The report, as shared by the Saskatoon Star Phoenix, touches on all aspects of the advocate’s duties, which are broadly defined as advocating for children who are either directly or indirectly receiving services from the province, and investigating any issues. Some key take-aways include:
1. Deaths of kids receiving services spiked in 2019
Broda’s office received 34 notifications regarding deaths of children receiving services in 2019, compared to a five-year average of 21. The report notes the increases were found in the 0-5 and 11-15 age groups, and nearly half the children who died were younger than two.
“This trend is likely a result of the vulnerabilities inherent to their young age,” Broda wrote. The report noted unsafe sleeping practices were either present or suspected in five of the deaths.
2. Suicide was the single most common known cause of death for Sask. kids receiving services in 2019
Ten of the 34 deaths in 2019 don’t yet have an official cause listed. Seven cases were listed as suicides, which was the largest single group in which a cause of death had been confirmed. “Deaths by suicide, suicide attempts, and serious incidents of self-harm accounted for 28 per cent of all critical injury and death notifications received by our office,” Broda wrote.
3. First Nations, Métis youth make up largest proportion of deaths, injuries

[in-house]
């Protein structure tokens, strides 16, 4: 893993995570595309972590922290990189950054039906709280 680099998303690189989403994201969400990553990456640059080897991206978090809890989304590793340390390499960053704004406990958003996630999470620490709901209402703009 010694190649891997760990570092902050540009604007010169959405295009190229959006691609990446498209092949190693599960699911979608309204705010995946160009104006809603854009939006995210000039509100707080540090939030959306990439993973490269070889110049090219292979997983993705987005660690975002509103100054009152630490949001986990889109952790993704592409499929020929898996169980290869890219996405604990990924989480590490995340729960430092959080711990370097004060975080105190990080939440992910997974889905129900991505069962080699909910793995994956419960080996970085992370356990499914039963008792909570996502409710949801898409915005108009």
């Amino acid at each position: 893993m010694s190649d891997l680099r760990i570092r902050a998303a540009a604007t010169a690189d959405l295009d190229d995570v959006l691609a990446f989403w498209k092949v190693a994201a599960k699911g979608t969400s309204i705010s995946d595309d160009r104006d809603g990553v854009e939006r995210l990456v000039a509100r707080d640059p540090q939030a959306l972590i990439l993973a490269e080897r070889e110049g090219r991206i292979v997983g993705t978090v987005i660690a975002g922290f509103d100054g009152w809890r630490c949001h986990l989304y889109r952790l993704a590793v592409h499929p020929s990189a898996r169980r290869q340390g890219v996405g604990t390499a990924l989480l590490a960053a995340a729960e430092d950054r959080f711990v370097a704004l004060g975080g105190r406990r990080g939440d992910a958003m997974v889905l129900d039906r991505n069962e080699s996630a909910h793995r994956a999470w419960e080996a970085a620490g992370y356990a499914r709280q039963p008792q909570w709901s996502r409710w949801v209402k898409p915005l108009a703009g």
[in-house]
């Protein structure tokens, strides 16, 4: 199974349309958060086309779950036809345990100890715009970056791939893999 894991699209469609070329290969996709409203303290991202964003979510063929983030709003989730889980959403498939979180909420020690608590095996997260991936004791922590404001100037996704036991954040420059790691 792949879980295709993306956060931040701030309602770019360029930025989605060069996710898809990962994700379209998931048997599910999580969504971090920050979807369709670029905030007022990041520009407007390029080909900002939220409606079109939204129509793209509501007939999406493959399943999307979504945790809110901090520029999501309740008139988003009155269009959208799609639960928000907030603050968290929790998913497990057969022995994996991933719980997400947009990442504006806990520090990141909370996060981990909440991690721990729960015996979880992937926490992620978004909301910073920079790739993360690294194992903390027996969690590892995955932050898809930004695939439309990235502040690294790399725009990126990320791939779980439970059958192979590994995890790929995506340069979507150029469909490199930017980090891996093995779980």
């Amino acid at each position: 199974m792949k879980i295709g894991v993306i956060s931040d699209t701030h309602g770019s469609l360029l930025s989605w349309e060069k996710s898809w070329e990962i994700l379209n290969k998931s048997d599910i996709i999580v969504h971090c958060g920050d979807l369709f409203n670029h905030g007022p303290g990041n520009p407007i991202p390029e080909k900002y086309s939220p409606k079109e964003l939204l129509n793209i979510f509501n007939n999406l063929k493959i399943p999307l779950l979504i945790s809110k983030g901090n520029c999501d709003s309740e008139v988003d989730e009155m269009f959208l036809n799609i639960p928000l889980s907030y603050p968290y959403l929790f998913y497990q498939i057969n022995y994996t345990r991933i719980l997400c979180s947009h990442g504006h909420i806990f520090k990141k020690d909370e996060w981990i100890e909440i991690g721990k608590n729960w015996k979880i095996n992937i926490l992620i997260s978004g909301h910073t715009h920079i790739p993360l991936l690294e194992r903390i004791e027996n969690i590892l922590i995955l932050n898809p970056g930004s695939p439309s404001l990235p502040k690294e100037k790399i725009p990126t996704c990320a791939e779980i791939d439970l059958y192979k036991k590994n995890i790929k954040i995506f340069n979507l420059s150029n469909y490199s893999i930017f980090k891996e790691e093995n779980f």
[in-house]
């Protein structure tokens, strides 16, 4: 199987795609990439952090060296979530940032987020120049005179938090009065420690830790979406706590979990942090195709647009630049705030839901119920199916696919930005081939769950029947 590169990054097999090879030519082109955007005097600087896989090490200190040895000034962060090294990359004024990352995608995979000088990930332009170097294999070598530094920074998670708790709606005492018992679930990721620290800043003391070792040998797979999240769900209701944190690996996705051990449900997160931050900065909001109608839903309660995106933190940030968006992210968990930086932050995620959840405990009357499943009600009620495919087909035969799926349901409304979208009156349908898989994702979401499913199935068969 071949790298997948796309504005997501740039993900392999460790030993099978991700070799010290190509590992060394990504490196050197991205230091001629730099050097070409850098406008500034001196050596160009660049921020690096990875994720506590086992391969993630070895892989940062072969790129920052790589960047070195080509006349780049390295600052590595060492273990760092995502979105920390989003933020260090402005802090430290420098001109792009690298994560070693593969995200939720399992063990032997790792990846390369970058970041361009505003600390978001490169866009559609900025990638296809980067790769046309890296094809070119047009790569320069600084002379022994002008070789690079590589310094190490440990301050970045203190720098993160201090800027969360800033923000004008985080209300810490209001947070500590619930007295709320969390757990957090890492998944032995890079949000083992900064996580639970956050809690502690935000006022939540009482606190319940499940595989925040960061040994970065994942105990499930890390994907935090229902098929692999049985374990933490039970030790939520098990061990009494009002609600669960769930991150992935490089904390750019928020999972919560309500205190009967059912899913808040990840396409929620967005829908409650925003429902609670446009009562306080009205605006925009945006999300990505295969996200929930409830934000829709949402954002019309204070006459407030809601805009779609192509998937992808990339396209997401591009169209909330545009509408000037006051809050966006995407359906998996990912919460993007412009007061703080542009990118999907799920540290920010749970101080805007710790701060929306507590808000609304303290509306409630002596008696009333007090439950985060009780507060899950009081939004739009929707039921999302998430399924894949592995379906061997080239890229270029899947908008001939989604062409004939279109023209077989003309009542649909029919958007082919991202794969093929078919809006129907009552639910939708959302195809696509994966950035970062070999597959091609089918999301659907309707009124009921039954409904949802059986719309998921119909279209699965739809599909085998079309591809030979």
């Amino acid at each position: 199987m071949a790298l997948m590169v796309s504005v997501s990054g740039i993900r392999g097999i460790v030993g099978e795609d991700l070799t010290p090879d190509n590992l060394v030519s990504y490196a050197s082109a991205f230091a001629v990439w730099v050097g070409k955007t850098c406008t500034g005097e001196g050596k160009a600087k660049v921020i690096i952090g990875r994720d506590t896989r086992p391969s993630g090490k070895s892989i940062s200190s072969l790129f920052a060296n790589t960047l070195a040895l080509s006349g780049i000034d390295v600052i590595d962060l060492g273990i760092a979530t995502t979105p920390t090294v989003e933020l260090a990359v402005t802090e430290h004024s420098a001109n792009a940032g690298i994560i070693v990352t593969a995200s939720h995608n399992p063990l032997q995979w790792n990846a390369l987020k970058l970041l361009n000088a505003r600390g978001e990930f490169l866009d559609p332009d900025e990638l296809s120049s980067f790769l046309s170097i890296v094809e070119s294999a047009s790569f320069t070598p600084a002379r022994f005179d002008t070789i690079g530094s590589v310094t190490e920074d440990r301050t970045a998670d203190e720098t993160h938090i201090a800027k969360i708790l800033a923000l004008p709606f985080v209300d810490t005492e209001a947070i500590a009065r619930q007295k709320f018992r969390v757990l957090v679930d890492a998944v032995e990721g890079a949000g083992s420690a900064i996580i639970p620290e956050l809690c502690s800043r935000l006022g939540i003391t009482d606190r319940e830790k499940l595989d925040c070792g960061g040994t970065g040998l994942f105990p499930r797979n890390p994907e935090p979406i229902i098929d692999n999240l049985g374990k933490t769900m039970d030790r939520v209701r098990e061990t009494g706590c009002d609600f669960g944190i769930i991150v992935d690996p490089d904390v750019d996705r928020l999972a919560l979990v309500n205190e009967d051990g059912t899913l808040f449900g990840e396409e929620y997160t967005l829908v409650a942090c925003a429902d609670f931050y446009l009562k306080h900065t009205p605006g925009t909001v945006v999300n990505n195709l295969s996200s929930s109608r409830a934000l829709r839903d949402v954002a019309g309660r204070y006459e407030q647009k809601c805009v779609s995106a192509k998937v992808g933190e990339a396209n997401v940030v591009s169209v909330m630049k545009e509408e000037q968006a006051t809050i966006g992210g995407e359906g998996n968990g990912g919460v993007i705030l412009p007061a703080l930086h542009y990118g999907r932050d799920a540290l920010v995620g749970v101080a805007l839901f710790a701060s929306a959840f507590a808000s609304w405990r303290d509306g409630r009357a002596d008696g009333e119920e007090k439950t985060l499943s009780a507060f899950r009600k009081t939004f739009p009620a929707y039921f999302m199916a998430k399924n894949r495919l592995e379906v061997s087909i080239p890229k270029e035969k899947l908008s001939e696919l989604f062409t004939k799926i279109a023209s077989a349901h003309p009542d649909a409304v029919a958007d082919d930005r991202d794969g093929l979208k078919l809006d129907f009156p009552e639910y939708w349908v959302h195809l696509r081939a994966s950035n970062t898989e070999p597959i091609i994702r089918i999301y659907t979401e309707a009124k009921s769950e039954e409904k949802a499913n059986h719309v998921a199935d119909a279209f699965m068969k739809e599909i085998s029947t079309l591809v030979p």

The report also shows that in a vast majority of cases, children receiving services who either died or were seriously hurt in 2019 were of First Nations or Métis ancestry, making up 28 of 33 cases of critical injuries and 29 of 34 deaths. Broda wrote that the situation was reflective of high overall rates of Indigenous youth in the child welfare and justice systems.
“This ongoing trend is unacceptable and highlights the urgency with which our province must embrace reconciliation, and with which all sectors must work together to improve outcomes for Indigenous children,” Broda wrote.
4. Social Services was subject of most calls
Sixty-five per cent of calls to the children’s advocate last year were related to services provided by the Ministry of Social Services.
“On average, our office receives approximately 1,500 advocacy requests per year. Disagreement with case plans and case management issues remain the leading cause of concern for our callers,” Broda wrote.
5. Budget sees slight uptick
The report showed the advocate’s office spent just under $2.8 million in 2019-20, an increase of slightly more than $100,000 compared to its 2018-19 budget. As of Dec. 31, the office employed 21 people, including Broda.
Article originally published on https://thestarphoenix.com.